- Health impacts: Climate change can also have significant health impacts, especially for vulnerable populations. Increased temperatures and extreme weather events can lead to heat-related illnesses, respiratory issues, and the spread of disease.
Addressing vulnerability due to climate change requires a multifaceted approach. This can include implementing policies and practices that reduce greenhouse gas emissions, strengthening infrastructure to withstand extreme weather events, and supporting vulnerable communities with resources and funding to mitigate the impacts of climate change.
It is also important to involve and center the voices of vulnerable populations in these efforts, as they are often the most impacted and have valuable insights into effective solutions.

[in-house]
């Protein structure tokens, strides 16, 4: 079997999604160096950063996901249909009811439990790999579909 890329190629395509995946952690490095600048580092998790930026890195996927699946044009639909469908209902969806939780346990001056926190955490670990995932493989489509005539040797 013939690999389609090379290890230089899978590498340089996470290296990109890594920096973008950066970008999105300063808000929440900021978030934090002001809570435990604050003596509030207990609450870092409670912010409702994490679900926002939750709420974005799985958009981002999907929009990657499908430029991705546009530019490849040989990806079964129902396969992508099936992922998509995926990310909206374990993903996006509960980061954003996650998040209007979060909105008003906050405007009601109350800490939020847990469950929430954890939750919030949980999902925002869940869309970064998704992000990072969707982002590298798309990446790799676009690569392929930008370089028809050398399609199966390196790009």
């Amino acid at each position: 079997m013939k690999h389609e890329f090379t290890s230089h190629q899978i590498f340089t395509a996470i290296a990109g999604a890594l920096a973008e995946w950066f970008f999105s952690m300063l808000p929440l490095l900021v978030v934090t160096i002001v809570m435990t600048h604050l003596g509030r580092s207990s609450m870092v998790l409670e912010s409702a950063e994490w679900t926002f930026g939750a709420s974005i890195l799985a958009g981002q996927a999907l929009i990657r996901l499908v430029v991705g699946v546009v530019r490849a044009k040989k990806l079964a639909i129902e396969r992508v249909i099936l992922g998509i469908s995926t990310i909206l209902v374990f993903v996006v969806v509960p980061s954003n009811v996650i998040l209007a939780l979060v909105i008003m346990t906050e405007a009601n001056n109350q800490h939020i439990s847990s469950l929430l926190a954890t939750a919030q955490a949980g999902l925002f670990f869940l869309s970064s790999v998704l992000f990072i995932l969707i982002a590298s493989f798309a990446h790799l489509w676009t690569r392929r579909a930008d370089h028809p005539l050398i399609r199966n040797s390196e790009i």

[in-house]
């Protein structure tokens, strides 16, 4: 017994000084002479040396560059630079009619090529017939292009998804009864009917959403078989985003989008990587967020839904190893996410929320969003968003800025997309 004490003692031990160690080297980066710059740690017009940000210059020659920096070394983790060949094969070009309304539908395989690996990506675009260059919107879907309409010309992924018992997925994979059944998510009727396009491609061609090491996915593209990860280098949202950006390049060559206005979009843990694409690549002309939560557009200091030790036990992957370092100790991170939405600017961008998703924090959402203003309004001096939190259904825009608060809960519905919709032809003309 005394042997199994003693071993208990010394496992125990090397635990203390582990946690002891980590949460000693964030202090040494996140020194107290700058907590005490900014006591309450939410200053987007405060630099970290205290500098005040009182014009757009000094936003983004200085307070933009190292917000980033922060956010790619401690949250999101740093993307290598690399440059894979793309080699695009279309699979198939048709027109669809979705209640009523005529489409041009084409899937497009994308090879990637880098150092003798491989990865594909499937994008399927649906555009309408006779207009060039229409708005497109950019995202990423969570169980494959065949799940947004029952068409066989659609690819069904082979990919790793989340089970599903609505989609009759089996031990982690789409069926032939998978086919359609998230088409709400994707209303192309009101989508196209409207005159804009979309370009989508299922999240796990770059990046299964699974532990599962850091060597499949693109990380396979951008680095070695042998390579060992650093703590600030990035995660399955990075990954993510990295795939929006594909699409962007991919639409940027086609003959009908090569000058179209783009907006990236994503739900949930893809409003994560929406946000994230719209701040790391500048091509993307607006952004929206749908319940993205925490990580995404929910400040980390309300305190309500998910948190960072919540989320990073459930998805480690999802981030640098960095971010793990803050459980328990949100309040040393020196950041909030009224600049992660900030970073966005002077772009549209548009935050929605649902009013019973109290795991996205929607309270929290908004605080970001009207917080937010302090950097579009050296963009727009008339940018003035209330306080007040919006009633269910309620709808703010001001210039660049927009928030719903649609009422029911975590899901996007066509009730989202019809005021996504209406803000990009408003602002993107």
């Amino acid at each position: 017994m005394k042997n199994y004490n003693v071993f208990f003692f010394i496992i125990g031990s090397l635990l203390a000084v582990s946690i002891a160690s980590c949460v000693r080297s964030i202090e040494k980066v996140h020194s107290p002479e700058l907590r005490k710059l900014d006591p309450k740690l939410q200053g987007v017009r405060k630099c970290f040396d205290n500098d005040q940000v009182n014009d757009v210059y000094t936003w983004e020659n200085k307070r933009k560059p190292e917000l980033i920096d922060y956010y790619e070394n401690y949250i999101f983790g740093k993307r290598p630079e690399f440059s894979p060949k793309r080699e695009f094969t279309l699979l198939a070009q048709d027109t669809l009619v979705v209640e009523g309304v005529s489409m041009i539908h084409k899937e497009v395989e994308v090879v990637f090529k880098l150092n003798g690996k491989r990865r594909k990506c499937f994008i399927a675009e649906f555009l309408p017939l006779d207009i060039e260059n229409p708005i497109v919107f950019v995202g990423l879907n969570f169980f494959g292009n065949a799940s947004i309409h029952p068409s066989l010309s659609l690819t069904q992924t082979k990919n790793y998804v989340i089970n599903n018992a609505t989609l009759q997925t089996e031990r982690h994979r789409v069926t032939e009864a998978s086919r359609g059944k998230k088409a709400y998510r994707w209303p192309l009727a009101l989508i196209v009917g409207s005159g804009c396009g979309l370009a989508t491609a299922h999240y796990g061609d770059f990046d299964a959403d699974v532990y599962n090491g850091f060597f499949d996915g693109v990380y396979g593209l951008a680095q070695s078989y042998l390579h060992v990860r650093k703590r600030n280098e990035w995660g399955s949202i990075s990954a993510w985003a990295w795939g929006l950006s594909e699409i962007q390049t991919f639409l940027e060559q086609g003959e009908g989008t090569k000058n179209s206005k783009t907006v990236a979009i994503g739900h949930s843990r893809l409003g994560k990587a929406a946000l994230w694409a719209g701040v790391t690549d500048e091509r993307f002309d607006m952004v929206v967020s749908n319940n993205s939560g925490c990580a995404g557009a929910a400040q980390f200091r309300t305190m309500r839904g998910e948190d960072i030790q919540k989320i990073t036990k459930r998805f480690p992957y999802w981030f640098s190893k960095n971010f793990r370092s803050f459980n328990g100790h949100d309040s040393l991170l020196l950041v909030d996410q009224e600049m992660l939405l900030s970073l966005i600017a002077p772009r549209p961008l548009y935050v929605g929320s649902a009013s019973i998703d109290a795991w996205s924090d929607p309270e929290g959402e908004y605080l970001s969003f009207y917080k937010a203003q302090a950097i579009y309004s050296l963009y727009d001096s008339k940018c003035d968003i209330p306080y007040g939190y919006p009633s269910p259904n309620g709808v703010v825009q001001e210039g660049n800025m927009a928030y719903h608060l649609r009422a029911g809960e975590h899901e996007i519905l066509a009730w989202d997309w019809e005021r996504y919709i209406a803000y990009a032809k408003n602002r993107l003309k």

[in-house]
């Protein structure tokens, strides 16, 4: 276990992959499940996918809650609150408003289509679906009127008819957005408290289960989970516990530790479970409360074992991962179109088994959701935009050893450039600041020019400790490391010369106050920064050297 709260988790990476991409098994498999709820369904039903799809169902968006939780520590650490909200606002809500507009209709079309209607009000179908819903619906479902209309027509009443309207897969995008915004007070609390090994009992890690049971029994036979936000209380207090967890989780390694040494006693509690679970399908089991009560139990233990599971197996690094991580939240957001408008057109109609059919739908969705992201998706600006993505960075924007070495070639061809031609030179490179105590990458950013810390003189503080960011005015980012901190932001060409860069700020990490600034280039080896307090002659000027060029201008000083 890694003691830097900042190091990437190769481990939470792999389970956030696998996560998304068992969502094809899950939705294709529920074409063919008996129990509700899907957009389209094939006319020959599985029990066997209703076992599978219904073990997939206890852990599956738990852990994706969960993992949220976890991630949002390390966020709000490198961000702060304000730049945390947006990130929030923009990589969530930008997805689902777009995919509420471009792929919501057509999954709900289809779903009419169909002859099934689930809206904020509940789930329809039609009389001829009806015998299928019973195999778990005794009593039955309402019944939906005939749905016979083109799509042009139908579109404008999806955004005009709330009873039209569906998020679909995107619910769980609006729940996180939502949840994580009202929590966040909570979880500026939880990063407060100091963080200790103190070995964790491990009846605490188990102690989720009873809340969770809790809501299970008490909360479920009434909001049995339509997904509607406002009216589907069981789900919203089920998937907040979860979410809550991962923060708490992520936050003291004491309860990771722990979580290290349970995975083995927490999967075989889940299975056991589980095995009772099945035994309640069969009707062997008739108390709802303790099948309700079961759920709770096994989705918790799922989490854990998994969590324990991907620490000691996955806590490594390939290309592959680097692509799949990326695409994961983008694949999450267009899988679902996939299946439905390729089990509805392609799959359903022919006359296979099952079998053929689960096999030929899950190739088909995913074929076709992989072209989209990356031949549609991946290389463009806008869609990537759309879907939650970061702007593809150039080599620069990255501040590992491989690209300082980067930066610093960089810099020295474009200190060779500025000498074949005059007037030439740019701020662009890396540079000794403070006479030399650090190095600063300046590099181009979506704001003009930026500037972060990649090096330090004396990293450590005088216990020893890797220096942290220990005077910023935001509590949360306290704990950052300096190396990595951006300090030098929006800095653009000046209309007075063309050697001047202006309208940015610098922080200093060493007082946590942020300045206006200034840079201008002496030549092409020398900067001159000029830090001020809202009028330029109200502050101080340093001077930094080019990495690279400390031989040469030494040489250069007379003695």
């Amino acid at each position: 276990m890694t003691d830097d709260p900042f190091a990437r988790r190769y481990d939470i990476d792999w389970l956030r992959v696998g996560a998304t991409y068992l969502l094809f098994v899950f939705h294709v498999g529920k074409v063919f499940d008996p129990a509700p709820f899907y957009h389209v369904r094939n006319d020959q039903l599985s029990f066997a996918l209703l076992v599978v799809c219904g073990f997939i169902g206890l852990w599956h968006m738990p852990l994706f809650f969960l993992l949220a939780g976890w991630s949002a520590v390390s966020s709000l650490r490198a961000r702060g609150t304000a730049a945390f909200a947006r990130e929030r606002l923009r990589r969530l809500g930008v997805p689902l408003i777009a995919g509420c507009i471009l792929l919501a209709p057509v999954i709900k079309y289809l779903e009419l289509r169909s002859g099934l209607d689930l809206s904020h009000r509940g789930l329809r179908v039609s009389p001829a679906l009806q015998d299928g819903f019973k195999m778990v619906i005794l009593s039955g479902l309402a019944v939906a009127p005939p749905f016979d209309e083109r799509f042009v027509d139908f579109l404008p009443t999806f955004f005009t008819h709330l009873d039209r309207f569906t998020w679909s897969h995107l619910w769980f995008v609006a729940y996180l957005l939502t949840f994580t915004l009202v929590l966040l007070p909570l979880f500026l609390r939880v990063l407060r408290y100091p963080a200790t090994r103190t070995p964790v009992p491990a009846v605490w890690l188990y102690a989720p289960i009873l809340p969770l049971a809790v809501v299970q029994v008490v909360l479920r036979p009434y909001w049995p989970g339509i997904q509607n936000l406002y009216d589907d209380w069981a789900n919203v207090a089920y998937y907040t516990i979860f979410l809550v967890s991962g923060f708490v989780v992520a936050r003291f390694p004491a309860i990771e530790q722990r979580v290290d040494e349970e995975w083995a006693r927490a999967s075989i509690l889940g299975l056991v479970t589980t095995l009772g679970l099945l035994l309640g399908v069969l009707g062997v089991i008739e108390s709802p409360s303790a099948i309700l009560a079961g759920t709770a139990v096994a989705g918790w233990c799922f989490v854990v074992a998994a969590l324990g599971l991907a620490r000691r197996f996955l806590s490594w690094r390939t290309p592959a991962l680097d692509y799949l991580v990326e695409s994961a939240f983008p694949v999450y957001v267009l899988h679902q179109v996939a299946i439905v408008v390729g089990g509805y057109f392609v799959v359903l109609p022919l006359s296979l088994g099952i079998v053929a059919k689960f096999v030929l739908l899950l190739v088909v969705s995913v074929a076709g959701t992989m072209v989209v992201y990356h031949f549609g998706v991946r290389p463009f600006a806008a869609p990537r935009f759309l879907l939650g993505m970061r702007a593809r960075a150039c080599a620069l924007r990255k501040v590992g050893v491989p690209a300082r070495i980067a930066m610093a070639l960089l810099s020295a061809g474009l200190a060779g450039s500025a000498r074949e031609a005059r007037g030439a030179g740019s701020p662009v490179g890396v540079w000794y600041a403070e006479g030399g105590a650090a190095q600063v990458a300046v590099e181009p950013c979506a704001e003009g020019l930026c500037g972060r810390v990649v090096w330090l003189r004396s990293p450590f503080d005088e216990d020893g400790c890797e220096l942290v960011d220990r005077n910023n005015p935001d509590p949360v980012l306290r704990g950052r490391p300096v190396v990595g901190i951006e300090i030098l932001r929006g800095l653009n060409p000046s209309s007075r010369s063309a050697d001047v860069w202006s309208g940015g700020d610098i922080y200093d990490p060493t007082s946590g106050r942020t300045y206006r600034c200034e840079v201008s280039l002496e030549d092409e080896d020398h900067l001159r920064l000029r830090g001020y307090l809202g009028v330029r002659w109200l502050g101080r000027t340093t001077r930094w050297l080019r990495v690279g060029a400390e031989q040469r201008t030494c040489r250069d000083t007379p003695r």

Which is true of inducements in research?
A. Like coercion, undue inducement is easy for IRBs to determine.
B. Inducements, like coercion, are always inappropriate, as they violate the ethical principle of respect for persons.
C. Inducements constitute an “undue influence” if they alter a potential subject’s decision-making processes, such that they do not appropriately weigh the risk-benefit relationship of the research.
D. Offering $10 for an hour-long research study constitutes undue inducement.
Correct Answer: C. Inducements constitute an “undue influence” if they alter a potential subject’s decision-making processes, such that they do not appropriately weigh the risk-benefit relationship of the research.
An example of an institutional COI is: An industry sponsor pays for the construction of a new research laboratory at the organization.
The COI management plan aims to: Accurately describe the potential conflicts in writing.